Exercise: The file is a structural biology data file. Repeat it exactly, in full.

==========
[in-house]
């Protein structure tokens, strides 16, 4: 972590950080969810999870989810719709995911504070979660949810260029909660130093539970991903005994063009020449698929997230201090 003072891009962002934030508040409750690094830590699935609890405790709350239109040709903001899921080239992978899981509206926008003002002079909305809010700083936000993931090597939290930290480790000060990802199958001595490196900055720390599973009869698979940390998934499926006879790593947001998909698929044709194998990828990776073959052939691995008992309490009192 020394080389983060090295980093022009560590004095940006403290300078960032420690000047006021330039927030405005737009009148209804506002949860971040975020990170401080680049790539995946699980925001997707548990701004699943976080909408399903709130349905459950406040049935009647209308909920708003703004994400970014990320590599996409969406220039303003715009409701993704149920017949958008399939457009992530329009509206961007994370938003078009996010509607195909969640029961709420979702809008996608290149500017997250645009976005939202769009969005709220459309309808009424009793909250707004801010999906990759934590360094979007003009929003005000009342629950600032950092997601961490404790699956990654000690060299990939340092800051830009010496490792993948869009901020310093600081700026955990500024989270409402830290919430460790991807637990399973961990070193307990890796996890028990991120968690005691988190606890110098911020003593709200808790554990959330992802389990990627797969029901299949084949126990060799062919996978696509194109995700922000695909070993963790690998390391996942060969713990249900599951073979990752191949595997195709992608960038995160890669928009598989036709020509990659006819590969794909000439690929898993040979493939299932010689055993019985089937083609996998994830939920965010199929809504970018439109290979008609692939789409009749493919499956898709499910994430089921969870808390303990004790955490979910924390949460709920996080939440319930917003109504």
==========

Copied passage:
[in-house]
């Protein structure tokens, strides 16, 4: 972590950080969810999870989810719709995911504070979660949810260029909660130093539970991903005994063009020449698929997230201090 003072891009962002934030508040409750690094830590699935609890405790709350239109040709903001899921080239992978899981509206926008003002002079909305809010700083936000993931090597939290930290480790000060990802199958001595490196900055720390599973009869698979940390998934499926006879790593947001998909698929044709194998990828990776073959052939691995008992309490009192 020394080389983060090295980093022009560590004095940006403290300078960032420690000047006021330039927030405005737009009148209804506002949860971040975020990170401080680049790539995946699980925001997707548990701004699943976080909408399903709130349905459950406040049935009647209308909920708003703004994400970014990320590599996409969406220039303003715009409701993704149920017949958008399939457009992530329009509206961007994370938003078009996010509607195909969640029961709420979702809008996608290149500017997250645009976005939202769009969005709220459309309808009424009793909250707004801010999906990759934590360094979007003009929003005000009342629950600032950092997601961490404790699956990654000690060299990939340092800051830009010496490792993948869009901020310093600081700026955990500024989270409402830290919430460790991807637990399973961990070193307990890796996890028990991120968690005691988190606890110098911020003593709200808790554990959330992802389990990627797969029901299949084949126990060799062919996978696509194109995700922000695909070993963790690998390391996942060969713990249900599951073979990752191949595997195709992608960038995160890669928009598989036709020509990659006819590969794909000439690929898993040979493939299932010689055993019985089937083609996998994830939920965010199929809504970018439109290979008609692939789409009749493919499956898709499910994430089921969870808390303990004790955490979910924390949460709920996080939440319930917003109504």